By Garin Pirnia
In the past couple of years, disco music has made a comeback. Percolating with heavy basslines and synths, acts like Sally Shapiro, Hot Chip and Neon Neon are revitalizing the genre. New York duo Holy Ghost! (not to be confused with another New York band called the Holy Ghost, sans exclamation point) ostensibly is influenced by that period as heard on last year’s debut single, “Hold On.”
Classifying their music simply as “gay,” cousins Alex Frankel and Nick Millhiser released the dance track on the DFA label to a bevy of hype. One well-received single is all it takes for a group to garner notice and these guys are no exception. Influenced by everyone from Yacht-rocker Michael McDonald, the Talking Heads and Kraftwerk, “Hold On”’s incendiary beats have been a fixture in clubs.
“It was really nice that the song did OK,” Frankel remarks. “Hearing it out in the clubs is amazing. That’s the dream: to test the sonic abilities of your work in multiple environments and see the physical reaction it triggers. That and buying your mom a house and having a shower that’s connected to Perrier kegs.”
They’ll have to be patient with those kegs for their debut album won’t be out till next year. In the meantime, the guys are remixing Cut Copy’s “Hearts on Fire,” recording more twelve-inches, putting together a live show with The Juan Maclean, djing and working day jobs. Currently Millhiser works in a wine shop and both used to work for Al Roker’s production company. “That was a pretty shitty job, but it was also the best-paying job I’ve ever had so it worked out,” Millhiser says. “It was also freelance so I could come and go as I pleased. Maybe that was the best job I’ve ever had. I don’t know.”
Working in an office doesn’t come naturally for them, but playing music does. They both started playing instruments at early ages.
“I have a scar on my forehead from when I fell off my dad’s speaker while dancing to ‘Beat It’ at the age of 2,” Millhiser says. Before forming Holy Ghost!, the guys played in Automato, the first DFA-produced hip-hop group. The sextet only released one album back in 2004, on Dim Mak, then eventually disbanded.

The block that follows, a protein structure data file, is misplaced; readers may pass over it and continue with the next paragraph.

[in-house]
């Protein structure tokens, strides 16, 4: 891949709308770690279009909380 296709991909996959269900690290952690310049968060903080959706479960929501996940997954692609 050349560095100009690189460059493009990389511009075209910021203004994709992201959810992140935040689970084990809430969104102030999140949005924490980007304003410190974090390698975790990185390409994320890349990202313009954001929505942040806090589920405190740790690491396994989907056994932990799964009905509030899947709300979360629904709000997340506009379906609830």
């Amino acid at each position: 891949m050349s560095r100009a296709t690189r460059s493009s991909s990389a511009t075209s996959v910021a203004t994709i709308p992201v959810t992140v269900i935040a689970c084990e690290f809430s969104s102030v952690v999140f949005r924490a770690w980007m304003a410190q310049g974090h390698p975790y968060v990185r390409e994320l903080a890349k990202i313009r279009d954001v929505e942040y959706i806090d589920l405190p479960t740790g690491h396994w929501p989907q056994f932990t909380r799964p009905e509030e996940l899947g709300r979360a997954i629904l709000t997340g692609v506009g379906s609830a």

“When Automato broke up, we both wanted to continue making music. Neither of us rap, so we couldn’t make hip-hop, and without a rapper, we were suddenly free to explore tempos we couldn’t with Automato,” Millhiser says. “We started making tracks and then they needed vocals so Alex stepped up and started singing.”
Being part of the DFA family has been a rewarding experience, especially collaborating with all the bands and working with the unassailable James Murphy. “Nick cooks the pasta, I make the sauce, DFA stirs,” Frankel says. Millhiser and Frankel are touring a lot and find it to be a bit disorientating. “It’s just hard because at the end of a tour, I’m always left wondering what happened,” Frankel remarks. “I have to review photos and passport stamps to know where exactly I’ve just been.”
Living in the oversaturated musical market of New York, they see a plethora of bands trying to emerge. “I’ve always felt that the so-called present day ‘New York music scene’ has been somewhat romanticized by outsiders,” Millhiser says. “I’m not sure it exists in the sense that people think where there are all these bands who all know each other and hang out all the time. I feel like people have this idea that Yeasayer and TV on the Radio meet for coffee every morning, which I don’t think is the case. If they do, they don’t invite us.” Frankel chimes in, “We worked it out. Yeasayer takes Greenpoint, MGMT’s got Bedford Avenue, and we have South Williamsburg. But no one can act on any beef without a sit-down with James.”
Holy Ghost! seem to be doing fine without sipping lattes with Tunde Adebimpe, anyway. Prophesizing their future, the guys would like to “deepen the groove” and eat pizza. “We get drunk occasionally and then eat pizza. An ongoing bet is, ‘How much you want to bet we end up eating pizza in three hours?’”
Holy Ghost! DJs Modular Chicago with onefiftyone, Bald Eagle, SR-71 and Modular Deejays at Sonotheque, 1444 West Chicago, (312)267-7600, March 27, 9pm-2am. $10, $7 with rsvp to going.com.